Between 1896 and 1899, thousands of people lured by gold braved a grueling journey into the remote wilderness of North America. Within two years, Dawson City, in the Canadian Yukon, grew from a mining camp of four hundred to a raucous town of more than thirty thousand. The stampede to the Klondike was the last great gold rush in history.
Scurvy, dysentery, frostbite, and starvation stalked all who dared to be in Dawson. And yet the possibilities attracted people from all walks of life. Gold Diggers is the remarkable story of the Klondike Gold Rush told through the lives of six very different people: the miner William Haskell; the saintly priest Father Judge; the savvy twenty-four-year-old businesswoman Belinda Mulrooney; the imperious British journalist Flora Shaw; spit-and-polish Sam Steele of the Mounties; and, most famous, the writer Jack London, who left without gold but with the stories that would make him a legend.
Brilliantly interweaving their experiences, Charlotte Gray presents a fascinating panorama of a subarctic town, drawing on letters, memoirs, newspaper articles, and stories.
©2010 Charlotte Gray (P)2013 Audible, Inc.
When I listen to stories such as this, I cannot help but think how soft we are as a generation. The fact of the matter is, most everything has already been explored; the gold has all but been dug up, and the wilderness seems to be tamed…by simply being avoided and read about on the internet. Every once in a while someone will climb a mountain or row across an ocean but for the most part, we don’t see people like those whose stories were shared from the vast gold fields of northern Canada.
The Klondyke and those who sought her riches (almost) mimics Tombstone in a way. Without the famous shootout at the OK Corral (read Jeff Guinn's The Last Gunfight), the Klondyke prospectors did their best to portray a boom town when there was little else to draw such a crowd to the vast wilderness. The stories of each within this book were captivating and kept my interest throughout. One can almost imagine the harsh winters and mosquito-bitten summers when there was no such thing as a thermal socks and Gortex nor a can of OFF. And the temperatures and terrain along with the wolves and bears did little to turn these men and women away from the chance to become a millionaire with one swing of the pick-axe. And then, as soon as it all started, it was over…the gold almost gone and the private prospector on his/her way back to where they once came. And with the likes of Jack London to spark your interest, it’s tough to put this one down.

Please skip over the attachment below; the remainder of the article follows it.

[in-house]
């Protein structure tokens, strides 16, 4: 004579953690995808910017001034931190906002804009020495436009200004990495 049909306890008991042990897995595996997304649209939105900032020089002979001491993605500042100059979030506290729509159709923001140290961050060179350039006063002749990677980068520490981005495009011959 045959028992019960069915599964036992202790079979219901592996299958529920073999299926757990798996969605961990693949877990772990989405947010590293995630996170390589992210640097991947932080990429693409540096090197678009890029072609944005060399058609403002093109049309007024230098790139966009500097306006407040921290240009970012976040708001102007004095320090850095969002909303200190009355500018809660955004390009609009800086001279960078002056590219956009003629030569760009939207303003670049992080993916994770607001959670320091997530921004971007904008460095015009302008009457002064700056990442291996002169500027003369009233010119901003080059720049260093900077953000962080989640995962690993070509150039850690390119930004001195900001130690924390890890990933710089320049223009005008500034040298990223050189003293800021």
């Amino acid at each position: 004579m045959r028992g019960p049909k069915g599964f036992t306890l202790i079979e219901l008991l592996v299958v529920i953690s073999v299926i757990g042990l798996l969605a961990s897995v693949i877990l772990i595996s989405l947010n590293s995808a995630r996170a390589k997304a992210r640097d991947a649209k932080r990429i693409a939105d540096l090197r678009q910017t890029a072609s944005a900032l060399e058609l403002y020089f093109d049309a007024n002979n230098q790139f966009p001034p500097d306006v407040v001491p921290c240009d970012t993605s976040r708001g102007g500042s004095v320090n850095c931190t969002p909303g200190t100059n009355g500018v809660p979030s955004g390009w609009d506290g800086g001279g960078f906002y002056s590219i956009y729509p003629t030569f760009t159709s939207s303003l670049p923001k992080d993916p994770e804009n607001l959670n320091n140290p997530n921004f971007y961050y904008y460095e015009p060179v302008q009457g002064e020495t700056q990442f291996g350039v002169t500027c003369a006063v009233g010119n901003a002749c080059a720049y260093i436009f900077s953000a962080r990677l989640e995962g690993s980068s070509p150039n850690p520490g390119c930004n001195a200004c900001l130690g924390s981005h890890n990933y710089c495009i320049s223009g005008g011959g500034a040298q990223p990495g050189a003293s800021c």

With a reader (Steven Cooper) doing an excellent job of keeping my attention changing dialects and inflection with each syllable, I didn’t ever feel bored or wanting to listen to something else. Well done! The reading combined with a decent story to will make this book well worth your hard earned credit.
I am going to make it a point to stay away from Steven Cooper's narrations. He reads it with little to no emotion or interest; its like he is reading a seventh grade book report and and is bored to death.
It's such an incredible and entertaining story, all the more so because it is true.
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